In support of the massive cross sectoral efforts working through the lockdown, 1to1 has recently joined the Asivikalane Campaign, the initiative:
“…provides a platform for residents in informal settlements to communicate severe water, sanitation and refuse removal shortages during the Covid-19 crisis. It is a growing network that already brings together 153 informal settlements in five metropolitan municipalities and five smaller towns.Aditya Kumar – M&G
The Asivikalne Campign is an initiative of IBP South Africa, Planact, the SASDI Alliance, Afesis-corplan, DAG, SJC and Grassroot with funding provided by the European Union, Open Society Foundation, Luminate and Raith Foundation. By responding to three questions weekly about their access to water, clean toilets and waste removal, residents offer us a window into their daily experiences.
Aditya Kumar describes the campaign through the following points: “But we should not waste this crisis by only focusing on the short term. This is the precise moment to think further and address the matter of basic services once and for all. Here are five reasons why it is essential for the future:
- Firstly, access to water, decent sanitation and basic services is a constitutional right. It is enshrined in our Bill of Rights, section 27, which reads: “Everyone has the right to have access to sufficient food and water … The state must take reasonable legislative and other measures, within its available resources, to achieve the progressive realisation of these rights.”
- Secondly, this campaign is not just about services, but fundamentally about agency and voice. In our current paradigm, these are largely being determined by the patronage of local politicians and/or local government officials. Taps and toilets are frequently installed with no consultation or in areas that are either completely over serviced, or where they cater to the needs of a few. Through this campaign, citizens are voicing their concerns in the most evidential and direct manner. And as such, collectively holding all spheres of government accountable.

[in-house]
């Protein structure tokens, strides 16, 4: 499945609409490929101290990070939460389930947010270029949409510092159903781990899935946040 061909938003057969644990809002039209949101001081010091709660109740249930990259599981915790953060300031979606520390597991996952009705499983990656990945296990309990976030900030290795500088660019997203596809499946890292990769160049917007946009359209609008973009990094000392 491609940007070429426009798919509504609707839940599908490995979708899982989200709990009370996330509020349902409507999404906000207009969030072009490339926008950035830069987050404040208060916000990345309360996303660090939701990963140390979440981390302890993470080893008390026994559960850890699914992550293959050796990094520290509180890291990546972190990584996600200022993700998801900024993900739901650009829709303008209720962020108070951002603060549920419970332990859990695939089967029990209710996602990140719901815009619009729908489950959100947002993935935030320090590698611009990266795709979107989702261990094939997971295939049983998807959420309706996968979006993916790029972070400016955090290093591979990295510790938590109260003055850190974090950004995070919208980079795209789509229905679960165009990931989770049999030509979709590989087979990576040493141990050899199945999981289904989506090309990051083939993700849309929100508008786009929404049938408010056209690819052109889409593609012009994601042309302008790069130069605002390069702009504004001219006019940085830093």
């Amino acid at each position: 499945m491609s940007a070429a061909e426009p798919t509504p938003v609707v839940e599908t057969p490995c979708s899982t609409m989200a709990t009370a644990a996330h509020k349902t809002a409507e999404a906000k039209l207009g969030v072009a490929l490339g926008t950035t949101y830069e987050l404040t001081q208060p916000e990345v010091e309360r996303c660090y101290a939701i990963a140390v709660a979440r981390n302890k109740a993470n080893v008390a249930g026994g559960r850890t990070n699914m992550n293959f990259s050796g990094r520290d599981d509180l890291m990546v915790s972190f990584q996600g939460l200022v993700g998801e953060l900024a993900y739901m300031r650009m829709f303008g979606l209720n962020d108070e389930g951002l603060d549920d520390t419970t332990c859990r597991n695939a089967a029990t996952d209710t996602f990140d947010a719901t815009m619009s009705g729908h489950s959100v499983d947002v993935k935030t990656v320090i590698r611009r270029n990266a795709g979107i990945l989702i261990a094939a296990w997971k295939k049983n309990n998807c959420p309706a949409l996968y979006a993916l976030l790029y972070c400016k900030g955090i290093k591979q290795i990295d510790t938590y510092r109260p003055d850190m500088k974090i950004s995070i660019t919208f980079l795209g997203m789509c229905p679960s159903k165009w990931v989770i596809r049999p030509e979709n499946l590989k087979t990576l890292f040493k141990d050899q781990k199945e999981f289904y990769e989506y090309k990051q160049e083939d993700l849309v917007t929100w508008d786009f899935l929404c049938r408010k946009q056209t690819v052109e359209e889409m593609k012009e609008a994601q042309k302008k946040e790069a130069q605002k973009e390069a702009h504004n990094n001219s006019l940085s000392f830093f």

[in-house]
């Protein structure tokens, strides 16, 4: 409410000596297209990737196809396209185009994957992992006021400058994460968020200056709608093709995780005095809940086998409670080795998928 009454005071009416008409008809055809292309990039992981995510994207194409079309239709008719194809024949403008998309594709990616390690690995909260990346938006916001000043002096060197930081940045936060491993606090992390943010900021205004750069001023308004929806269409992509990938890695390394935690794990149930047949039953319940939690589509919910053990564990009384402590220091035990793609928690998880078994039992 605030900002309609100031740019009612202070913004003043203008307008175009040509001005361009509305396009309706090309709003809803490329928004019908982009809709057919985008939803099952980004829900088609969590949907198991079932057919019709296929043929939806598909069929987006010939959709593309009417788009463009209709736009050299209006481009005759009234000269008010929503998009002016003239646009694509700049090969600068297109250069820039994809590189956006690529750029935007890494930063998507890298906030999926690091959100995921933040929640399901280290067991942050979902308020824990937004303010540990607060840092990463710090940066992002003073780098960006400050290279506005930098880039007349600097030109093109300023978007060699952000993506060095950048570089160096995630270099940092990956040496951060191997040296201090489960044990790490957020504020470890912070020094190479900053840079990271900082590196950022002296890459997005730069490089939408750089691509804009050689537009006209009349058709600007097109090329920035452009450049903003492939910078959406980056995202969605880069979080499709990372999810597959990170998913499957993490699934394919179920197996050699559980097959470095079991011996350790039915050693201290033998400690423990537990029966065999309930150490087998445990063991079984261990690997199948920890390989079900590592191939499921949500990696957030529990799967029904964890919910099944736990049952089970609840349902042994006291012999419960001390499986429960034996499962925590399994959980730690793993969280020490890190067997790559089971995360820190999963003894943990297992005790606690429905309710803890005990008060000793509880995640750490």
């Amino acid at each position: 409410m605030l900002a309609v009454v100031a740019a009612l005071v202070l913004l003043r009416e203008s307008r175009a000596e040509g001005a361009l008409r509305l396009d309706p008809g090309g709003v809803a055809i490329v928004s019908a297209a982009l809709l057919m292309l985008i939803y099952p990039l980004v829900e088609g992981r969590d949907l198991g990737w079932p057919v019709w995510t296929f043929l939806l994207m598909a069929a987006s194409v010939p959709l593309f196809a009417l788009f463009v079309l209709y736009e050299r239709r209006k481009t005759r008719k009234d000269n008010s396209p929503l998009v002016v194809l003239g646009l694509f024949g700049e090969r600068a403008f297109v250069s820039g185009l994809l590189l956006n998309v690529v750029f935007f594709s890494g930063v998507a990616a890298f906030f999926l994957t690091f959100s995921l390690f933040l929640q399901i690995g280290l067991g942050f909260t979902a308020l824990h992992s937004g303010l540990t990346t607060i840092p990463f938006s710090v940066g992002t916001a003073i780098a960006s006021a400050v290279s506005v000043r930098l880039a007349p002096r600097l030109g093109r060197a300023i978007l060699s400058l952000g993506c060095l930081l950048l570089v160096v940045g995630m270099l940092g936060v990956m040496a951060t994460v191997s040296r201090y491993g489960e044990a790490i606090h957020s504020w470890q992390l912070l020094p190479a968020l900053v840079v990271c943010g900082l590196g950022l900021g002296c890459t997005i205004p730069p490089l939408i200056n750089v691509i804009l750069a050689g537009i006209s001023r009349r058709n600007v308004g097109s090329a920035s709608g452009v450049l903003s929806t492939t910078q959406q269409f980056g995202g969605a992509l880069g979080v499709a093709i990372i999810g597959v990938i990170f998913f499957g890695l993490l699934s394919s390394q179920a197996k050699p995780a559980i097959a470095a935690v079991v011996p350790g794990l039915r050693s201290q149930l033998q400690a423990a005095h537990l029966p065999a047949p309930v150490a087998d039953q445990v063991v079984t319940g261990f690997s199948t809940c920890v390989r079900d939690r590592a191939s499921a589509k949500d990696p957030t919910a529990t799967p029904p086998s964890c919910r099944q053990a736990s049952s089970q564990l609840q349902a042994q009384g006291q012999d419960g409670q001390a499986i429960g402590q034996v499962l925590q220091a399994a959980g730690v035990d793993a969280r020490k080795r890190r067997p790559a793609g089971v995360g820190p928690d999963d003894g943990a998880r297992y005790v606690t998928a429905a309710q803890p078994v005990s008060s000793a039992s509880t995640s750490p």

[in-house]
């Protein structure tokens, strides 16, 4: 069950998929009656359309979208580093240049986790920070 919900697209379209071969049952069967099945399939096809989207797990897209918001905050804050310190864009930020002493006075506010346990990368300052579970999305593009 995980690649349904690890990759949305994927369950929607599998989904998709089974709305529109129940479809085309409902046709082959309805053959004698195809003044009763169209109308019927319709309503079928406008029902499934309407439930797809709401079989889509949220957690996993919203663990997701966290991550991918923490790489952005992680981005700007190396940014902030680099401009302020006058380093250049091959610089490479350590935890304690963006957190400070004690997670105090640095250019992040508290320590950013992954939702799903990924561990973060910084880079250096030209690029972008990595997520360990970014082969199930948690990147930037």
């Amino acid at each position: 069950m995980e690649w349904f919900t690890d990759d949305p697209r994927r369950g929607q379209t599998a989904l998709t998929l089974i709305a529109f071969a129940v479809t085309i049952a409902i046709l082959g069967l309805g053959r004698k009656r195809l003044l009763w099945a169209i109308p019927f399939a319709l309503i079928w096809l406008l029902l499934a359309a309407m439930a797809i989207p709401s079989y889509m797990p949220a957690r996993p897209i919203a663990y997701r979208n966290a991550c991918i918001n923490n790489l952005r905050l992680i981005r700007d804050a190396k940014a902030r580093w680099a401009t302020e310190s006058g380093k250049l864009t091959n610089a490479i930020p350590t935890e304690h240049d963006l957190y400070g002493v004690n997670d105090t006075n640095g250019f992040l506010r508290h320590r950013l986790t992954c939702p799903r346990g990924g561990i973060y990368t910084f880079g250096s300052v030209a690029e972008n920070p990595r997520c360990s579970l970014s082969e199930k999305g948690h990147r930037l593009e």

- Thirdly, basic services are not simply a resourcing issue, but about prioritisation. The servicing of informal settlements and backyarders haven’t been given the priority they deserve. Each year, millions are underspent on grants to local government that are precisely there to service these areas. Where money is spent, substandard services are often installed because “these are for informal settlements”.
- This campaign highlights that we need to move beyond talking about simply dumping taps and toilets, but exploring new avenues for water and sanitation. Groundbreaking examples come from India, where communities run and manage facilities.
- Fourth, the campaign isn’t just about demonstrating the gaps in service delivery, but sharing positive responses too. In many instances, the municipalities and metros are using this data to ensure that they respond urgently to the needs. Water tanks have been delivered in many metros, countless taps and toilets repaired and protective gear and sanitisers distributed to communities to clean communal toilets. Many of these examples highlight the dualistic role of the campaign — recognising improvements when they happen and improving service delivery. Ultimately this is not a monitoring and evaluation tool, but a platform for co-production and engagement.
- Finally, the campaign is under no illusion that basic services will alleviate the root causes of poverty and inequality. But it definitely is a step towards restoring dignity to the millions living in extreme poverty. This effort needs to translate, with the support of civil society, into completely rethinking our ability to release well-located land, tenure security for the poor and an economic future that they can determine.”
Our project partners at Planact share the this important point:
” Over the past six weeks the Asivikelane campaign (“let’s protect each other” in Zulu) has reported that many residents still share communal toilets that are not regularly cleaned, queue for insufficient taps that are not repaired when they break, and tolerate refuse removal that depends on the whims of the truck driver. This endangers the lives of these residents daily, and during a pandemic, the lives of all South Africans.
Nevertheless, the Covid-19 pandemic has suddenly catapulted the fate of informal residents to the top of local governments’ agendas. In the past weeks the department of human settlements has delivered 41,000 water tanks, and local governments has mostly found money to fill them.”Mike Makwala – Planact
1to1 is underway with this work and looking forward to building on this collaboration and campaign with our partners.